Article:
Left: Rex challenging the enemy to come out and fight. Right: Ahsoka and Rex reunited after years of blocked communication. (Photos: Lucasfilm)

One detail that I wish was more evident throughout Star Wars: The Clone Wars was the growing friendship between Rex and Ahsoka. We saw them start off the series together, but as the seasons went on, the two characters operated separately. We barely saw them together. So as fans of both characters, we desperately wanted to see a reunion that evoked deep emotion and those unseen years of friendship. What we got truly surpassed our expectations. And the reunion couldn’t have come at a better time in Ahsoka’s life, when she’s questioning recent events after her encounter with Darth Vader.

In going forward, one of the things that we’re interested in seeing the most is Ezra continuing his practice with the Force. How will encountering two new Inquisitors in the next all-new episode (“Always Two There Are”) affect him? So far, he’s doing all the things that Luke Skywalker will be doing. In The Empire Strikes Back, Luke suffers greatly in that he loses his hand and discovers that his father is a dark lord of the Sith. Could we expect similar parallels in the future for Ezra? Only time will tell.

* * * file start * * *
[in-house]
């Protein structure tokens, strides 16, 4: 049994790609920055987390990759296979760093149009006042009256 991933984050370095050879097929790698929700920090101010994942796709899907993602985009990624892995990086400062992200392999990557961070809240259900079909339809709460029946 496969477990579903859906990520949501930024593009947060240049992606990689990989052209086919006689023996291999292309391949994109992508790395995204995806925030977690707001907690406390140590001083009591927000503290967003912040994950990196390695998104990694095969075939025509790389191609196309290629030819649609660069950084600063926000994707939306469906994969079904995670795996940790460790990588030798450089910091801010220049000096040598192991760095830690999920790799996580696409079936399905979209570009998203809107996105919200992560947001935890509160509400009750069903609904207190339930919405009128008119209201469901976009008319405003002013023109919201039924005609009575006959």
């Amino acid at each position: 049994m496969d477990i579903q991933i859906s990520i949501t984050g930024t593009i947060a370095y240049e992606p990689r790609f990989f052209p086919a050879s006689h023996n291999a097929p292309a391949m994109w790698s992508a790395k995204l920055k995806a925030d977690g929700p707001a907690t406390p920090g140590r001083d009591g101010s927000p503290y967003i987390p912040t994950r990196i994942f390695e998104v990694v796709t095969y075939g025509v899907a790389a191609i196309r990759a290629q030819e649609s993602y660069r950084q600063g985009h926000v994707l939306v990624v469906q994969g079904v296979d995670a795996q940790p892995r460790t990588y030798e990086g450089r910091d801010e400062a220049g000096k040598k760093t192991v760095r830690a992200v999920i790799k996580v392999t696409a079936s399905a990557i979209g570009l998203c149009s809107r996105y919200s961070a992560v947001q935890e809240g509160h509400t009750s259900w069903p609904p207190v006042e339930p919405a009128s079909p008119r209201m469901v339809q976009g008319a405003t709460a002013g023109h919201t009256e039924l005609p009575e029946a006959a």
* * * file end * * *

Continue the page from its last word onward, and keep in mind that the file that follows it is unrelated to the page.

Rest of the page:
In the meantime, make sure to tune into the next episode on Wednesday, October 28, at 9:30PM EST on Disney XD.

4 comments on “Review: Star Wars Rebels, “Relics of the Old Republic”

  1. I love the way Wolffe is shocked at the AT-AT’s four legs. He questions how they’re not falling over. Since we’ve seen what happens in Episode 5, I agree with him.

  2. Wasn’t sure where to put this second commment, but just watched Always Two There Are and was really impressed by it. I also checked out Rebels Recon for the clip on next weeks episode and I also looked up the plot for the new episode (Brothers of the Broken Horn) and it looks to be a crossroads moment for Ezra. I could be completely wrong, but that the vibe I picked up from what I watched and saw

  3. Loved the second part. I thought it was really well done, especially Kanan’s reaction to helping and fighting with the clones. I really liked the part where Ezra suggests they work together and Kanan says “tried that once, didn’t work out”